Posted on Jul 23, 2019
By Nargis Rahman
The hashtag #closethecamps has trended on and off for weeks, with images of children wrapped in thin mylar “blankets,” soiled toddlers crying for their parents and stories of teenagers wiping away the snot of children on their shirts flooding our news and social media feeds. All this after investigators and a group of lawyers reported finding kids in horrific conditions in Border Patrol facilities (or “concentration camps”) managed by the Custom Borders Control.
By Daniel Di Palma - Own work, CC BY-SA 4.0
Last week investigators and lawyers visited a facility in Clint, Texas as part of the Flores settlement, which allows lawyers to investigate whether safety and sanitary conditions are being met for unaccompanied children at the borders. They found that children were in overcrowded rooms, some sleeping on the cement floors, with little to no hygiene products. They also found older children were taking care of younger ones. In addition, there were untreated lice and flu outbreaks. Adding insult to injury, Department of Justice lawyer Sarah Fabian argued in June that towels and toothbrushes weren’t necessarily needed for safety and sanity.
A year ago a picture of Imam Omar Suleiman pressing his hand to a child’s hand on a bus allegedly moving migrant children to a facility went viral. He was visiting the Ursula Border Patrol Processing Center in McAllen, Texas with a group to try and inspect the facility, which housed more than 1,000 children as of last June, according to an NBC report. While the group was unable to confirm whether the bus was filled with migrant children, Imam Suleiman said there were little children mouthing words to him as he blew kisses at them to give them hope.
He recounted what he saw to The Muslim Vibe: “With these kids, they’re looking at you through these windows, they’re staring you in the eyes, they’re shouting but the glass is completely soundproof.” In a Facebook live video, he also shared what he saw there that day and recounted it later to Now This.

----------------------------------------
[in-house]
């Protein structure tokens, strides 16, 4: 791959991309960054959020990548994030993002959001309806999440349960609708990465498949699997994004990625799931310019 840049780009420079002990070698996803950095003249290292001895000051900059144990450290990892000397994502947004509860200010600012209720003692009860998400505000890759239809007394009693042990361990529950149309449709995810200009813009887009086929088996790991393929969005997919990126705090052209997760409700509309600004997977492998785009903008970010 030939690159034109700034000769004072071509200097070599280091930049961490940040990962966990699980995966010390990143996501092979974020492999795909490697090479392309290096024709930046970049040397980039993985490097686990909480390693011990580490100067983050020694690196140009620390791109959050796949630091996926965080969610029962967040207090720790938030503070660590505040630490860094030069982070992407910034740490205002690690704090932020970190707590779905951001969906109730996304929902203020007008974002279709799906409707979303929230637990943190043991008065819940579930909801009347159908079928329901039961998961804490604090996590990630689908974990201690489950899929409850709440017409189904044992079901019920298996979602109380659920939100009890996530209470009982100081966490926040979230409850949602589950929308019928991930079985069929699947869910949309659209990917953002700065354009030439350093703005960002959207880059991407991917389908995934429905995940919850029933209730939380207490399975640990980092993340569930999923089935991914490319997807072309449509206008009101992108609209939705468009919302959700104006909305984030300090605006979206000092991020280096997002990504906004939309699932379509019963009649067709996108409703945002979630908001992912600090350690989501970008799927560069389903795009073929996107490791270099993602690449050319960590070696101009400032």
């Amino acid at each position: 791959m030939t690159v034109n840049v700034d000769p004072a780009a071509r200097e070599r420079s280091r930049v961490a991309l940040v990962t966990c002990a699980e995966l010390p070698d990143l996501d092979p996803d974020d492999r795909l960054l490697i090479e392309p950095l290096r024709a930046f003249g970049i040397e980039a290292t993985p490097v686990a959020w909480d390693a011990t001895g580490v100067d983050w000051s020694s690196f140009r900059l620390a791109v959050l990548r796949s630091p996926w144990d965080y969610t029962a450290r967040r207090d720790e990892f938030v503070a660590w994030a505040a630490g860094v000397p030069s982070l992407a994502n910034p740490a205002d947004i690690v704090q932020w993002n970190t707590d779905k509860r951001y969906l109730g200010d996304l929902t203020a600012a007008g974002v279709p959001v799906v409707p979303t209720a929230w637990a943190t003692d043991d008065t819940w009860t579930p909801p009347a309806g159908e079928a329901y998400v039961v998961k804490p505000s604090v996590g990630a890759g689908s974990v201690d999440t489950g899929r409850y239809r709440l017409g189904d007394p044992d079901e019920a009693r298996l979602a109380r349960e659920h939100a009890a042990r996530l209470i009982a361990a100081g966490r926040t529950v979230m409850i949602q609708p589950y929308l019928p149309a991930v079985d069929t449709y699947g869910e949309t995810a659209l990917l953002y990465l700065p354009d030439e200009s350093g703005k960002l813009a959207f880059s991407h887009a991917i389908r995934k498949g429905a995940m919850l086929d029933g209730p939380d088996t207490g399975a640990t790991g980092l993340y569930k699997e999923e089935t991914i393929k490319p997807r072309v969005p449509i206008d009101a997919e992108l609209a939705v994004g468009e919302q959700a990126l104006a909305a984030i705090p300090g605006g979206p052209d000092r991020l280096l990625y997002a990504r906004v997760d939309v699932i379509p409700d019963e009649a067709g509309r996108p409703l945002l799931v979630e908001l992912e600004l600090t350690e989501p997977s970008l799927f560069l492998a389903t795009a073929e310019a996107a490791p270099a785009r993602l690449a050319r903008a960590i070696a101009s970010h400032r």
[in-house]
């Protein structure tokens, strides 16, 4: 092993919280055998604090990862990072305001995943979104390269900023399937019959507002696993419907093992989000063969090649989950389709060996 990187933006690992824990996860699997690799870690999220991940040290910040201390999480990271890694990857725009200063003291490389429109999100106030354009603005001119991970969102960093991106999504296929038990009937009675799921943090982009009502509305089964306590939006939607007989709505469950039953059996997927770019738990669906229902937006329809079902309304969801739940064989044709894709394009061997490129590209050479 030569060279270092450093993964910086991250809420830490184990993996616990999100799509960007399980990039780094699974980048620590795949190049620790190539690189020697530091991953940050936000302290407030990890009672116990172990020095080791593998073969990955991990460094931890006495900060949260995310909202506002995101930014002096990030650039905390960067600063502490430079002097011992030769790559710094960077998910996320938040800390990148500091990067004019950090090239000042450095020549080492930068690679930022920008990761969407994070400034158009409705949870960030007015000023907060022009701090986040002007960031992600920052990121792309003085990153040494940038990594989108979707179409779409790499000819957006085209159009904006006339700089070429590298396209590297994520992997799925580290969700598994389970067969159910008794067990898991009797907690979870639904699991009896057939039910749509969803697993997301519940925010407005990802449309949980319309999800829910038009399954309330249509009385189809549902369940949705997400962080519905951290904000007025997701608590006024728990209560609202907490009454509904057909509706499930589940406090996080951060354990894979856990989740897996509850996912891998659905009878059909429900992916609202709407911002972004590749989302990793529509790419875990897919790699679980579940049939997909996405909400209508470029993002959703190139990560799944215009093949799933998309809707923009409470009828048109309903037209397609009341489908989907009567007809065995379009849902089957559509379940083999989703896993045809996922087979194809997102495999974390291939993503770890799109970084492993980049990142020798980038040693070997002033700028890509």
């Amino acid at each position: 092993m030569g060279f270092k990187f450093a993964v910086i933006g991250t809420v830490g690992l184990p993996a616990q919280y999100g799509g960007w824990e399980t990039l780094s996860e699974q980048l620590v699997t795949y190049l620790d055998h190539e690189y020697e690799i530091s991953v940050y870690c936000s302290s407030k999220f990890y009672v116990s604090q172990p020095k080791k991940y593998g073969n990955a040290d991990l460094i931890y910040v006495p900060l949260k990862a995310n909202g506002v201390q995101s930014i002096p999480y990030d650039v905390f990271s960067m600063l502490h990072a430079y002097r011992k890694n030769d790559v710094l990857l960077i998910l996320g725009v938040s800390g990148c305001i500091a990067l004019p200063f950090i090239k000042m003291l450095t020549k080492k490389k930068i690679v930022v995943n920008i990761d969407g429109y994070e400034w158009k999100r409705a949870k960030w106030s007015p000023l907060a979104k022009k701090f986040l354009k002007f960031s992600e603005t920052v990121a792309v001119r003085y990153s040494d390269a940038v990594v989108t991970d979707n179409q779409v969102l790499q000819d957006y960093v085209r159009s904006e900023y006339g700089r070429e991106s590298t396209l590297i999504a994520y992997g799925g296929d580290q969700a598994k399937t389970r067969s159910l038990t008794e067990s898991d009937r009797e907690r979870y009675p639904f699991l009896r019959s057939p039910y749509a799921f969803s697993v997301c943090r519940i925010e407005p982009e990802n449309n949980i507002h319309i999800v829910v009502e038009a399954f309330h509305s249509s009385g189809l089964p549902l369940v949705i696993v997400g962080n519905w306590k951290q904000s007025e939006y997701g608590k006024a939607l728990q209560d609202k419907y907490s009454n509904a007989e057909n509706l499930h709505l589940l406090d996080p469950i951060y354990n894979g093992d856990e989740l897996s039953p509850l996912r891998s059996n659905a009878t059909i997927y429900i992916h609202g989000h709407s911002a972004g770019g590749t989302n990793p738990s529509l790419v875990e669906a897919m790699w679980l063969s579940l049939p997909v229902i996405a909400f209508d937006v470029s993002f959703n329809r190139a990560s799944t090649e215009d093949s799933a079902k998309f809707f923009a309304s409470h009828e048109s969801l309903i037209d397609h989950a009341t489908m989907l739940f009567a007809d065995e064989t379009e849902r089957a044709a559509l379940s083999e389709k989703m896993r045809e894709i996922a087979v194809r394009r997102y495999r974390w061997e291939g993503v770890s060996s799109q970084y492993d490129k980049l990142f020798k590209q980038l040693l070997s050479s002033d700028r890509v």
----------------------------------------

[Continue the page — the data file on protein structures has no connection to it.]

The holding facilities for “unaccompanied alien children,” are temporary spaces where children are not to be held more than 72 hours before being placed into homes or alternative housing by the Department of Health and Human Services. Vox reported, as many as 2,000 children are sitting in these facilities daily. Investigators found that some children are there for days and weeks on end.
PBS reported that many of these children were reclassified after being separated from their families upon arrival rather than crossing over as unaccompanied minors. This was ruled unconstitutional, as reported by The New Yorker: “In the Ms. L case that was brought last year, when children were being routinely separated by their parents, that judge ruled that these children need to be kept with their parents, that family integrity is a constitutional right and is being violated.” Many of the children also have relatives with legal status in the U.S. or can legally seek asylum once coming here, according to domestic and international laws. But that doesn’t matter, as thousands of children are being held indefinitely in horrible circumstances.
Activists allege the Trump administration is deliberately mistreating the children. Rep. Alexandria Ocasio-Cortez (D-NY) dubbed the holding facilities as concentration camps, due to one of the facilities being a former camp for Japanese-Americans and the nature of how the children are being held and treated.
Muslims are also affected by the family separation laws that govern our borders, not just to the south but in the north as well. Early on in Trump's presidency, the Muslim Ban created similar waves of anxiety and panic as families were and are being ripped apart, as seen in the case of Shaima Swileh, who was unable to see her dying son for a year until the Council on American Islamic Relations (CAIR) filed a visa waiver on her behalf.
This particular case was a rare win for people who were from one of the six banned countries at the time and being prevented from traveling. Some people even reported being stranded while en route to the U.S. due to the timing of the initial ban and how it was being executed on the ground.